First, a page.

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Emily Dickinson - "One need not be a chamber - to be haunted

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Kelsey Yang

on 10 November 2014

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Transcript of Emily Dickinson - "One need not be a chamber - to be haunted

Dickinson's Poetry
Pre-1861: Often conventional and sentimental in nature

1861-1865: Most creative period, very vigorous and emotional

Post-1866: 2/3rds of all her poetry

Themes: Nature, love, death, immortality, pain, religion
Transcendentalism
Distinctly American movement and tied to individualism

Promotes the idea of nature as divine and human soul as inherently wise

Based on the belief that humans have self wisdom

Nature is the focal point for much transcendentalist thought and writing

Dickinson as a Transcendentalist
She searched for universal truths

Investigated life, immortality, fath

But she did not take the role of a prophet or redeemer

She promoted self-discipline, self-critique, and self-analysis
The Poem
The spontaneous feeling of inner thoughts taking over the mind is the most superior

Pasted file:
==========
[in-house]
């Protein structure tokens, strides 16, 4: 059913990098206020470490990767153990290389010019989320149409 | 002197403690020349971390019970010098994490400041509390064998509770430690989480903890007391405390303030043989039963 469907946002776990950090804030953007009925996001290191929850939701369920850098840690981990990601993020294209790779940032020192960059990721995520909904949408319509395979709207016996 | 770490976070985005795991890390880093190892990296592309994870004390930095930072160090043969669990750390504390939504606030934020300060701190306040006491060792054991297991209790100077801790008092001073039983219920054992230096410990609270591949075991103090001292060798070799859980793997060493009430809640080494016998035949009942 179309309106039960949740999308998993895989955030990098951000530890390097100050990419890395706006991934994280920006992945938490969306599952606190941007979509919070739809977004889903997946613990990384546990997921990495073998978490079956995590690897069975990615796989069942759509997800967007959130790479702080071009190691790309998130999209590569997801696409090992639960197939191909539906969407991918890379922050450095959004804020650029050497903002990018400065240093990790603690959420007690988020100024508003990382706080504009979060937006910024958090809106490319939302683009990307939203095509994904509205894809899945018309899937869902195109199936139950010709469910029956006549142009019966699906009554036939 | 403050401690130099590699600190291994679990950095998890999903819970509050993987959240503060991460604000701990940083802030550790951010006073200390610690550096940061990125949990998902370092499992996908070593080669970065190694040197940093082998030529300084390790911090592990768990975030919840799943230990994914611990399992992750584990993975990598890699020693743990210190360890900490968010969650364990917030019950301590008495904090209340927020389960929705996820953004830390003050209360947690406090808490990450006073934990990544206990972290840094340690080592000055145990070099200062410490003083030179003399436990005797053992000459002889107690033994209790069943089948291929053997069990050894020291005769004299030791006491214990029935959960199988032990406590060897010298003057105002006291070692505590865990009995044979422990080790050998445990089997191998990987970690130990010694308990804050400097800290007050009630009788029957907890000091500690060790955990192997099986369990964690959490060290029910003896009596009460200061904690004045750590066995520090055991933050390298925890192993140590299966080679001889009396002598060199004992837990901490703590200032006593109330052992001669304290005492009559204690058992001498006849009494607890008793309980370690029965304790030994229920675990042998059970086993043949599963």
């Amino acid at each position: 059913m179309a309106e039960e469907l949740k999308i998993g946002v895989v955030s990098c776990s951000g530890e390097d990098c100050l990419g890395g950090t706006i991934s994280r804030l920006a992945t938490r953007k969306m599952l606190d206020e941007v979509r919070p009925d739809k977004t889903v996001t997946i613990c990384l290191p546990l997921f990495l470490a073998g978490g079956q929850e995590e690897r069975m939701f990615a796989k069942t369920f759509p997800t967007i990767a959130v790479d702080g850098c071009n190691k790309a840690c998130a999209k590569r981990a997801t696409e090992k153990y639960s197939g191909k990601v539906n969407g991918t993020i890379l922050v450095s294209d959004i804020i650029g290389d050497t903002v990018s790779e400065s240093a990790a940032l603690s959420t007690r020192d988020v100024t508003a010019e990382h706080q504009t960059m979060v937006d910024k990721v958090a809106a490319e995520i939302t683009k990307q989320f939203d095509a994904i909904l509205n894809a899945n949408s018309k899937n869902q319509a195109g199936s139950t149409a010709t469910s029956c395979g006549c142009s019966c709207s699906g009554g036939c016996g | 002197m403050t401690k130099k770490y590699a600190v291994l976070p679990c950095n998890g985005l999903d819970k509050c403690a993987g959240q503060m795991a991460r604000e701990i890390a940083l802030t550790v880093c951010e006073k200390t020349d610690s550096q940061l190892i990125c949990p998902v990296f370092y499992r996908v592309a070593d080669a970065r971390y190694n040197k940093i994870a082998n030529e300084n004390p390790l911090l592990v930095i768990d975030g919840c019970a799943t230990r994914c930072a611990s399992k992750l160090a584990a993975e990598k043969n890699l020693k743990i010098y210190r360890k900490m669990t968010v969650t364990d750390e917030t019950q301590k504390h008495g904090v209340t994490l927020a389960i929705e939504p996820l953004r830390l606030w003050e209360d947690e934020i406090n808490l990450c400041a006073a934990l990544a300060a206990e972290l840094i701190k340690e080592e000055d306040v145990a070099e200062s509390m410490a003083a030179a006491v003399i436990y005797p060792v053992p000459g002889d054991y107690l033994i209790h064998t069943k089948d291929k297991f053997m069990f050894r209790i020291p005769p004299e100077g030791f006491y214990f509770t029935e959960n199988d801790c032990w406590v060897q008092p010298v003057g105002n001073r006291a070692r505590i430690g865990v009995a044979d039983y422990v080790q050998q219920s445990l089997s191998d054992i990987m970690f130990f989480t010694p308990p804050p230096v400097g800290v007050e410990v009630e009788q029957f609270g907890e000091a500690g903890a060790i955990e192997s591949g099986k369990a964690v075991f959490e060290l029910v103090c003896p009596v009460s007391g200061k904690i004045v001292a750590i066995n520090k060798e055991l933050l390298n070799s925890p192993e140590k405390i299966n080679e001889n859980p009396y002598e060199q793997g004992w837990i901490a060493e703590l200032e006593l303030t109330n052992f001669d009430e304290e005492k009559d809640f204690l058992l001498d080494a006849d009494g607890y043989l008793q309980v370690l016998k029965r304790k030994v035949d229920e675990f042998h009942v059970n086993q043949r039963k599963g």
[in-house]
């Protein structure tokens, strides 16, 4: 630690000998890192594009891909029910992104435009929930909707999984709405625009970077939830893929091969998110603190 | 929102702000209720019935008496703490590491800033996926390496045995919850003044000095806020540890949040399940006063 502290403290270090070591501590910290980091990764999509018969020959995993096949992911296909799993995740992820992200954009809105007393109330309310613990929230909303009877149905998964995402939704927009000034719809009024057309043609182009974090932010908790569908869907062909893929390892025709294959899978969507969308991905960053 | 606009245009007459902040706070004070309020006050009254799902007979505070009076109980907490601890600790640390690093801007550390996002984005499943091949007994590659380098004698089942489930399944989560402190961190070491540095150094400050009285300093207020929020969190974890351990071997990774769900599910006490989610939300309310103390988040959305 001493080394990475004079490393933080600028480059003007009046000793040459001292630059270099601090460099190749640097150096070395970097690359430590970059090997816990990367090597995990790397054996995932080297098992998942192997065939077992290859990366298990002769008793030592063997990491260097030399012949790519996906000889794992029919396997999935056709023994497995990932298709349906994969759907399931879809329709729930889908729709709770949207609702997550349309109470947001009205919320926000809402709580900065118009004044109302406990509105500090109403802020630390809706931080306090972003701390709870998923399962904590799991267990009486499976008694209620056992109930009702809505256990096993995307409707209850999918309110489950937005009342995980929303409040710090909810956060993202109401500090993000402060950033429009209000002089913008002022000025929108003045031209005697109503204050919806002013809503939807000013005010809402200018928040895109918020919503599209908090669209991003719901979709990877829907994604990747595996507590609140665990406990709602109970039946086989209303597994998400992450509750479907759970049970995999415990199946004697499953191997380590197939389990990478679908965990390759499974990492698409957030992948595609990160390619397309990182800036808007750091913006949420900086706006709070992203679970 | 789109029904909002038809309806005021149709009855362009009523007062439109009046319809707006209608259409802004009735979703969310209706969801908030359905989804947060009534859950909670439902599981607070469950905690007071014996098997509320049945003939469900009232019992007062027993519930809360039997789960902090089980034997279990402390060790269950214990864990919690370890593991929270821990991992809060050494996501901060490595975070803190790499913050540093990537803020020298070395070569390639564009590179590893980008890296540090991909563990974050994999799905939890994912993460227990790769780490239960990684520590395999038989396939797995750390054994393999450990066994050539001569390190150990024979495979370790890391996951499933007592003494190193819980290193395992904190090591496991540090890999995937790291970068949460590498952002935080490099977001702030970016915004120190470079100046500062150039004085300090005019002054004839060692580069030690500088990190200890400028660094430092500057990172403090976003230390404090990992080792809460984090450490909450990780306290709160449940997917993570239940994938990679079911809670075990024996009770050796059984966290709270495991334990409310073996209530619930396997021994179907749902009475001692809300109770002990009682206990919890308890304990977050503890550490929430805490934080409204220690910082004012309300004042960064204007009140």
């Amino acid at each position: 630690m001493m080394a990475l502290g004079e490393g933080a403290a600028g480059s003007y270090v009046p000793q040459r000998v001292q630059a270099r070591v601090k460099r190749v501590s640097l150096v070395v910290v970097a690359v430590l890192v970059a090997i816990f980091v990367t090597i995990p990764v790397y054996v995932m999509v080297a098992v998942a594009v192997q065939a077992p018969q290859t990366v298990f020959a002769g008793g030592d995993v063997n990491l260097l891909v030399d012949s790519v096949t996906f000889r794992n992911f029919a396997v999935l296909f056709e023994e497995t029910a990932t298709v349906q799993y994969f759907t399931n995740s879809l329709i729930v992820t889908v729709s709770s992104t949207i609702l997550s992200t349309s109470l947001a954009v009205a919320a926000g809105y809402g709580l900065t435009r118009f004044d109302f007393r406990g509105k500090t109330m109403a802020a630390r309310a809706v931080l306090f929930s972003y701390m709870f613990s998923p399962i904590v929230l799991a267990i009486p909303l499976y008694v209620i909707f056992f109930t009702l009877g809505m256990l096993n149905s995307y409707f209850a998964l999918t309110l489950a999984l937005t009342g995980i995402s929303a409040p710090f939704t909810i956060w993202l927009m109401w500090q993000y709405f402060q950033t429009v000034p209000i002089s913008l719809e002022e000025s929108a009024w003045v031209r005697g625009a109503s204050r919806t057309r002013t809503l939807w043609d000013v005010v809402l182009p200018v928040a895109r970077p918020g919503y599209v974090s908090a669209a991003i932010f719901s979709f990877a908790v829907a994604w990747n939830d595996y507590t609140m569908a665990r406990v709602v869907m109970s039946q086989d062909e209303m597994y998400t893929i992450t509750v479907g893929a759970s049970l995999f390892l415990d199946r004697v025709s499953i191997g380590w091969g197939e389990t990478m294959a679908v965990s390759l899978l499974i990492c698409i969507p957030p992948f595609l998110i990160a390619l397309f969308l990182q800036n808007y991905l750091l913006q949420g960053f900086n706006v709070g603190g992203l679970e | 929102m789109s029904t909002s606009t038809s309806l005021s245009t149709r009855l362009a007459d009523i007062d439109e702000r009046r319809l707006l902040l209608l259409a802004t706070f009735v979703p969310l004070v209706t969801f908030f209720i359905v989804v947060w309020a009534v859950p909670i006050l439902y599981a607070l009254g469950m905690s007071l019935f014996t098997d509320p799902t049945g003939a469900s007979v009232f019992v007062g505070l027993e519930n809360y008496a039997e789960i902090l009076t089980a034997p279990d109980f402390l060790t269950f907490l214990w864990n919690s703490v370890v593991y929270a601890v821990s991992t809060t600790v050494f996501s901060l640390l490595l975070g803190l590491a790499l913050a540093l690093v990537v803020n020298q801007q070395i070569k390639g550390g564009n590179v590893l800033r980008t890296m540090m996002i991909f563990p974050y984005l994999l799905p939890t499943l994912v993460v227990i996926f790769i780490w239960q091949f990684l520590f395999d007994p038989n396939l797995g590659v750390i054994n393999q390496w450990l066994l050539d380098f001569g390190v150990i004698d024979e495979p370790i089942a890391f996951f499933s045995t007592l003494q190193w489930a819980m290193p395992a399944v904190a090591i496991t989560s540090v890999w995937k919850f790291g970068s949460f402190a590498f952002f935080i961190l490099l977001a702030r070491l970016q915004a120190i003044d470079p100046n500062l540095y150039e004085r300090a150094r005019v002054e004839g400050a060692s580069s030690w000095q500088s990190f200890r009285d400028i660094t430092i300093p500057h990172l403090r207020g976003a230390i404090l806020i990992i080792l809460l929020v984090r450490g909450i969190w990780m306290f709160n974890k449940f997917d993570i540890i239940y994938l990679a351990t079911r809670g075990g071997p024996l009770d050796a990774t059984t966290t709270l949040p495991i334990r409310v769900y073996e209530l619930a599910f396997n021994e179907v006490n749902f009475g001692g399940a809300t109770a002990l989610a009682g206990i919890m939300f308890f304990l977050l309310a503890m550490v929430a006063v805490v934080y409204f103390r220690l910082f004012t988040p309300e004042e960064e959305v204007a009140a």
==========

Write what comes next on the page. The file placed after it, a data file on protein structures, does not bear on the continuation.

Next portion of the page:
One's own thoughts outweigh anything in the physical world

A form of self-analysis where Dickinson discusses self thought and fears
Imagery
Emily Dickinson
1830 - 1886

Began writing as a teenager

Was inspired by the writings of William Shakespeare, William Wordsworth, Ralph Waldo Emerson, and many contemporary popular literature

Emily Dickinson - "One need not be a chamber "
Imagery
Repetition
Repetition
Structure
Structure
Theme
Lines 5, 9, 17

Dickinson's vivid imagery of different horrific scenes evoke a sense of fear

The scenes also depict the possibilities in the material world and how they are not nearly as frightening as one's own thoughts


Lines 1/2, 6/9

Dickinson's repetition of specific phrases emphasizes the importance of the theme

Forces the reader to wonder about their fears and thoughts
Emily Dickinson emphasizes how nightmares can live within anyone's mind. In doing so, she suggests that although there are many terrifying things in the physical world, nothing can exceed the haunting of human thoughts.
Sharon Hsu, Kelsey Yang, Matthew Frediani
The poem is composed of alternating long and short lines

The rhythm seems to imitate an increasing heart beat

The last stanza has the shortest lines, symbolizing the fast beating heart
Translation
You don't have to be as small as a room to be haunted
Neither do you have to be as big as a house
The brain has hallways that pass
Materially

It is safer for meeting a ghost
at midnight
Than inside to confront
your own thoughts

It is safer to race through an alley
with someone chasing
Then to be unarmed, and face oneself
in a lonely place

The most frightening is
one we really are inside
An assassin sent to kill hiding in the house
is the least scary

The intruder borrows a gun
He runs to the door
Overlooking a superior ghost
Or more
Full transcript